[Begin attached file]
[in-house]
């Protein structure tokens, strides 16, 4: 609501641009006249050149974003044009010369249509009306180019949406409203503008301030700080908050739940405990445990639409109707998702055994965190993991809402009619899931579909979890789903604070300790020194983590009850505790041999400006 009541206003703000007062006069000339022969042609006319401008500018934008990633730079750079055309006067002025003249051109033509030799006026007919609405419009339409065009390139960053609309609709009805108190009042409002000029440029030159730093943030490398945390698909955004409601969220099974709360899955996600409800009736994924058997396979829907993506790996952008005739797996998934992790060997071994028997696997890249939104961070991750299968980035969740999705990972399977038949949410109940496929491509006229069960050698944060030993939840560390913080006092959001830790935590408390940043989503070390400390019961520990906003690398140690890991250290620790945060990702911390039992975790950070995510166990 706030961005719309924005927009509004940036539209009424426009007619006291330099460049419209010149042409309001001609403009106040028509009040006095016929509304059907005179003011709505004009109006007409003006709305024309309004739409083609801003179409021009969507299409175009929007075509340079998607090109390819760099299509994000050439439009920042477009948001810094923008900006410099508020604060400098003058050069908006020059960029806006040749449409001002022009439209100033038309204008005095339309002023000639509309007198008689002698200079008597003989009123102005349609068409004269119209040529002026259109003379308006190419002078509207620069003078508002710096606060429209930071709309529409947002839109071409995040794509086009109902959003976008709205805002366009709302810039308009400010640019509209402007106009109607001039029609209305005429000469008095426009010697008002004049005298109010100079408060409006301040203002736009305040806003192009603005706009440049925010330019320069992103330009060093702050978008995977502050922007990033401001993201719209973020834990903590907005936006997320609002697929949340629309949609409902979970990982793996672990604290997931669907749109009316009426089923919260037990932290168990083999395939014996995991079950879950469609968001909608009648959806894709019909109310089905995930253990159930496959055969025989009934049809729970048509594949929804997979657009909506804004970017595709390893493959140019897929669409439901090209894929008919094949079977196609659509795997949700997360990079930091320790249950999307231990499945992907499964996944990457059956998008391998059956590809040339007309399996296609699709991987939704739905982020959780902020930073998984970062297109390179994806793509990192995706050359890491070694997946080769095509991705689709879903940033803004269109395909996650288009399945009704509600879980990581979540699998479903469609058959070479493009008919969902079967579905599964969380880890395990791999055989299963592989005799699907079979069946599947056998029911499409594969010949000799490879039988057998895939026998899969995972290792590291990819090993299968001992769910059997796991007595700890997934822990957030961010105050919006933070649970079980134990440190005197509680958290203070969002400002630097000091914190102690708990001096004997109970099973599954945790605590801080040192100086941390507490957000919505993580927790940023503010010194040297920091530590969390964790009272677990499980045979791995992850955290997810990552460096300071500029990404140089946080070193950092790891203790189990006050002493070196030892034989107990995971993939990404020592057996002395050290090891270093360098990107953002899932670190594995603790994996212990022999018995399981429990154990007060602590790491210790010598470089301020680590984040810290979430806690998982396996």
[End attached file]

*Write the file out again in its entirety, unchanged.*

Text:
[in-house]
């Protein structure tokens, strides 16, 4: 609501641009006249050149974003044009010369249509009306180019949406409203503008301030700080908050739940405990445990639409109707998702055994965190993991809402009619899931579909979890789903604070300790020194983590009850505790041999400006 009541206003703000007062006069000339022969042609006319401008500018934008990633730079750079055309006067002025003249051109033509030799006026007919609405419009339409065009390139960053609309609709009805108190009042409002000029440029030159730093943030490398945390698909955004409601969220099974709360899955996600409800009736994924058997396979829907993506790996952008005739797996998934992790060997071994028997696997890249939104961070991750299968980035969740999705990972399977038949949410109940496929491509006229069960050698944060030993939840560390913080006092959001830790935590408390940043989503070390400390019961520990906003690398140690890991250290620790945060990702911390039992975790950070995510166990 706030961005719309924005927009509004940036539209009424426009007619006291330099460049419209010149042409309001001609403009106040028509009040006095016929509304059907005179003011709505004009109006007409003006709305024309309004739409083609801003179409021009969507299409175009929007075509340079998607090109390819760099299509994000050439439009920042477009948001810094923008900006410099508020604060400098003058050069908006020059960029806006040749449409001002022009439209100033038309204008005095339309002023000639509309007198008689002698200079008597003989009123102005349609068409004269119209040529002026259109003379308006190419002078509207620069003078508002710096606060429209930071709309529409947002839109071409995040794509086009109902959003976008709205805002366009709302810039308009400010640019509209402007106009109607001039029609209305005429000469008095426009010697008002004049005298109010100079408060409006301040203002736009305040806003192009603005706009440049925010330019320069992103330009060093702050978008995977502050922007990033401001993201719209973020834990903590907005936006997320609002697929949340629309949609409902979970990982793996672990604290997931669907749109009316009426089923919260037990932290168990083999395939014996995991079950879950469609968001909608009648959806894709019909109310089905995930253990159930496959055969025989009934049809729970048509594949929804997979657009909506804004970017595709390893493959140019897929669409439901090209894929008919094949079977196609659509795997949700997360990079930091320790249950999307231990499945992907499964996944990457059956998008391998059956590809040339007309399996296609699709991987939704739905982020959780902020930073998984970062297109390179994806793509990192995706050359890491070694997946080769095509991705689709879903940033803004269109395909996650288009399945009704509600879980990581979540699998479903469609058959070479493009008919969902079967579905599964969380880890395990791999055989299963592989005799699907079979069946599947056998029911499409594969010949000799490879039988057998895939026998899969995972290792590291990819090993299968001992769910059997796991007595700890997934822990957030961010105050919006933070649970079980134990440190005197509680958290203070969002400002630097000091914190102690708990001096004997109970099973599954945790605590801080040192100086941390507490957000919505993580927790940023503010010194040297920091530590969390964790009272677990499980045979791995992850955290997810990552460096300071500029990404140089946080070193950092790891203790189990006050002493070196030892034989107990995971993939990404020592057996002395050290090891270093360098990107953002899932670190594995603790994996212990022999018995399981429990154990007060602590790491210790010598470089301020680590984040810290979430806690998982396996």